- Modified emoji (skin tones, gender modifiers) are excluded. Only the "base" emoji is considered.
The essential strategy in the encoding process is to map a sequence of 8-bit values onto a 10-bit alphabet. The general encoding procedure is as follows:
Given a large integer value, represented as a byte array,
S, in little-endian format (most significant digit last).
Assume the string is addressable, i.e.
S[i] is the
ith byte in the array.
CURSORto 0, Set
Lto a multiple of 10 that is
(an empty array)
CURSOR < L:
L <= S[CURSOR/8 + 1], the current low byte; if the index would overflow, set
H <= S[CURSOR/8], the current high byte
n <= CURSOR % 8, the position of the cursor in the current high byte
i <= ((H as u8) << n) << 2 + (L >> (6 - n)), where the first shift left (
H as u8 <<n) is on a one-byte width (effectively losing the first n bits) and the second shift left is on a 8-byte width (u64).
CURSOR <= CURSOR + 10
The emoji string is created by mapping the
IDX array to the emoji map.
The emoji ID is an emoji string of 12 characters. Each character encodes 10 bits according to the bitmap:
+---------------------+------------------+-------------------+ | Node Id (104 bits) | Version (6 bits) | Checksum (10 bits)| +---------------------+------------------+-------------------+
The emoji ID is calculated from a 104-bit node id represented as 13 bytes (
B) as follows:
- Take the current emoji ID version number,
v << 2as an additional byte to
B. This "right-pads" the version in the last byte. This is necessary since we have a 14 byte (112 bit) sequence, which is not divisible by 10. This padding sets the last 2 bits, which will be discarded, to zero.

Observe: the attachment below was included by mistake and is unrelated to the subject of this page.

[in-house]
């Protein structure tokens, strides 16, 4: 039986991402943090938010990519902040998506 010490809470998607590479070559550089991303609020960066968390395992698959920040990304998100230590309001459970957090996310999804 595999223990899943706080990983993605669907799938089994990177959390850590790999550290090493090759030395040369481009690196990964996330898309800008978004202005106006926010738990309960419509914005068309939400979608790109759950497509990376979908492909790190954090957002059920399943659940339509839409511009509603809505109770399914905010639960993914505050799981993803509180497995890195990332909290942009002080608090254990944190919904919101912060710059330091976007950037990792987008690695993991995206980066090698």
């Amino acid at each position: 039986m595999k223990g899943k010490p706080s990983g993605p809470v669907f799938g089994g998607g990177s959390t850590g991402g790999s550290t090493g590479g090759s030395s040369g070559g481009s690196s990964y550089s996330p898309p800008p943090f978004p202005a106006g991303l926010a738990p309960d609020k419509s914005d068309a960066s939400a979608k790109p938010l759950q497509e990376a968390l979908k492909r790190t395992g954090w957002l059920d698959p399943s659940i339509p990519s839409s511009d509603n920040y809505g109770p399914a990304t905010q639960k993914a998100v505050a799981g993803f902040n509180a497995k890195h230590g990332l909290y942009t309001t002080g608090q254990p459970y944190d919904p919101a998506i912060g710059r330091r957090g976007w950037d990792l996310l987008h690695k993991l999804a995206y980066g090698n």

- Encode B into an emoji string with
- Calculate a 12th emoji using the Luhn mod 1024 checksum algorithm.
One can extract the node id from an emoji ID as follows:
- Calculate the checksum of the first 11 emoji using the Luhn mod 1024 algorithm. If it does not match the 12th emoji, return with an error. if any emoji character is not in the emoji map, return an error.
- Extract the version number:
- Do a reverse lookup of emoji
to find its index. Store this u64 value in
- The Version number is
(I && 0x3F) >> 2. This can be used to set the Emoji map accordingly (and may have to be done iteratively, since the version is encoded into the emoji string).
- Do a reverse lookup of emoji
CURSOR = 0.
B = , and empty byte array
CURSOR <= 11:
k <= CURSOR * 2
- Do a reverse lookup of the emoji
[CURSOR]to find its index. Store this u64 value in
k > 0, set
Hto the reverse lookup index of emoji
[CURSOR-1]as u8 (first 2 bits are discarded), else
v = ((H as u8) << (8-k)) + (L >> (2+k)). Push v onto tho
CURSOR <= CURSOR + 1
If the algorithm completes,
B holds the node ID.
The current emoji ID version number is 1. If the emoji alphabet changes, the version number MUST be incremented. This will usually cause incompatible versions of the emoji ID to be detected. However, this is not fail-safe.
The last 6 bits of the 11th emoji encodes the version; this means that the first 4 bits are part of the node ID. On a reverse mapping, there is a chance that the reverse mapping would offer a valid, but incorrect version number if the new mapping are not chosen carefully.
In version 1, 😘 =>
0b0000_000001 = 1 in the map. Seeing 😘 as the 11th emoji in a string would result in a version
code of 1, which is consistent and expected.
However, in unlucky version 13, if 😘 moves in the map to number 13 (
0b0000_001101), the version decoding would also
be valid and thus we wouldn't be able to unambiguously identify the version.